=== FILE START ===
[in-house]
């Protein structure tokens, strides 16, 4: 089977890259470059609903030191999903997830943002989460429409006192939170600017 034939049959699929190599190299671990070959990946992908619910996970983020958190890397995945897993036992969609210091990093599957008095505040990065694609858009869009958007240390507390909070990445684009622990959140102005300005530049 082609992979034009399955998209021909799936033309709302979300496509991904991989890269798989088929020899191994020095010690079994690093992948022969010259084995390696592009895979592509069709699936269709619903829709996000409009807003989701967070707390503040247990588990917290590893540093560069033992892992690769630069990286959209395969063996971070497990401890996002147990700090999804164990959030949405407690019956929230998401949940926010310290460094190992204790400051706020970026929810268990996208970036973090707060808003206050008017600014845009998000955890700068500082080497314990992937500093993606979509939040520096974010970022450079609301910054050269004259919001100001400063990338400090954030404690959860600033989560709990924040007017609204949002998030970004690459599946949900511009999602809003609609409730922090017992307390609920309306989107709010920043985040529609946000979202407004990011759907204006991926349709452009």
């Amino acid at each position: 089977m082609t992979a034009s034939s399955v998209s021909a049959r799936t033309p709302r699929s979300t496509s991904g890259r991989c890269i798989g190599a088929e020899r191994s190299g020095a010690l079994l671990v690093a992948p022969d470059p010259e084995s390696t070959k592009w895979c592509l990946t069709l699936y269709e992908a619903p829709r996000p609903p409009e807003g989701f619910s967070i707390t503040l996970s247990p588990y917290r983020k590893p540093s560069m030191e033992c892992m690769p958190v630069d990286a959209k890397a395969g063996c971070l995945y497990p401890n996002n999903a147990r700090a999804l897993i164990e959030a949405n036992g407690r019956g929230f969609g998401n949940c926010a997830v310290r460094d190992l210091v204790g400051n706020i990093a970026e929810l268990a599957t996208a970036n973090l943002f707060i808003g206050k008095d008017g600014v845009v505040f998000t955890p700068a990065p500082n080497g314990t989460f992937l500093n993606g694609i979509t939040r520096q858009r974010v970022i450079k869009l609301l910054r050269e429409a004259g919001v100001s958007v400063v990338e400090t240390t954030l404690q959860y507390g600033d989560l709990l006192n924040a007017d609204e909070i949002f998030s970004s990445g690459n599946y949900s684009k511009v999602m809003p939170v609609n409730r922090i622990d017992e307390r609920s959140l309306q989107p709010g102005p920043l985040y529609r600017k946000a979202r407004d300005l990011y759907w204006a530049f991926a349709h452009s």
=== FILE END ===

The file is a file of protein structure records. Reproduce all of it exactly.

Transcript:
[in-house]
């Protein structure tokens, strides 16, 4: 089977890259470059609903030191999903997830943002989460429409006192939170600017 034939049959699929190599190299671990070959990946992908619910996970983020958190890397995945897993036992969609210091990093599957008095505040990065694609858009869009958007240390507390909070990445684009622990959140102005300005530049 082609992979034009399955998209021909799936033309709302979300496509991904991989890269798989088929020899191994020095010690079994690093992948022969010259084995390696592009895979592509069709699936269709619903829709996000409009807003989701967070707390503040247990588990917290590893540093560069033992892992690769630069990286959209395969063996971070497990401890996002147990700090999804164990959030949405407690019956929230998401949940926010310290460094190992204790400051706020970026929810268990996208970036973090707060808003206050008017600014845009998000955890700068500082080497314990992937500093993606979509939040520096974010970022450079609301910054050269004259919001100001400063990338400090954030404690959860600033989560709990924040007017609204949002998030970004690459599946949900511009999602809003609609409730922090017992307390609920309306989107709010920043985040529609946000979202407004990011759907204006991926349709452009």
């Amino acid at each position: 089977m082609t992979a034009s034939s399955v998209s021909a049959r799936t033309p709302r699929s979300t496509s991904g890259r991989c890269i798989g190599a088929e020899r191994s190299g020095a010690l079994l671990v690093a992948p022969d470059p010259e084995s390696t070959k592009w895979c592509l990946t069709l699936y269709e992908a619903p829709r996000p609903p409009e807003g989701f619910s967070i707390t503040l996970s247990p588990y917290r983020k590893p540093s560069m030191e033992c892992m690769p958190v630069d990286a959209k890397a395969g063996c971070l995945y497990p401890n996002n999903a147990r700090a999804l897993i164990e959030a949405n036992g407690r019956g929230f969609g998401n949940c926010a997830v310290r460094d190992l210091v204790g400051n706020i990093a970026e929810l268990a599957t996208a970036n973090l943002f707060i808003g206050k008095d008017g600014v845009v505040f998000t955890p700068a990065p500082n080497g314990t989460f992937l500093n993606g694609i979509t939040r520096q858009r974010v970022i450079k869009l609301l910054r050269e429409a004259g919001v100001s958007v400063v990338e400090t240390t954030l404690q959860y507390g600033d989560l709990l006192n924040a007017d609204e909070i949002f998030s970004s990445g690459n599946y949900s684009k511009v999602m809003p939170v609609n409730r922090i622990d017992e307390r609920s959140l309306q989107p709010g102005p920043l985040y529609r600017k946000a979202r407004d300005l990011y759907w204006a530049f991926a349709h452009s």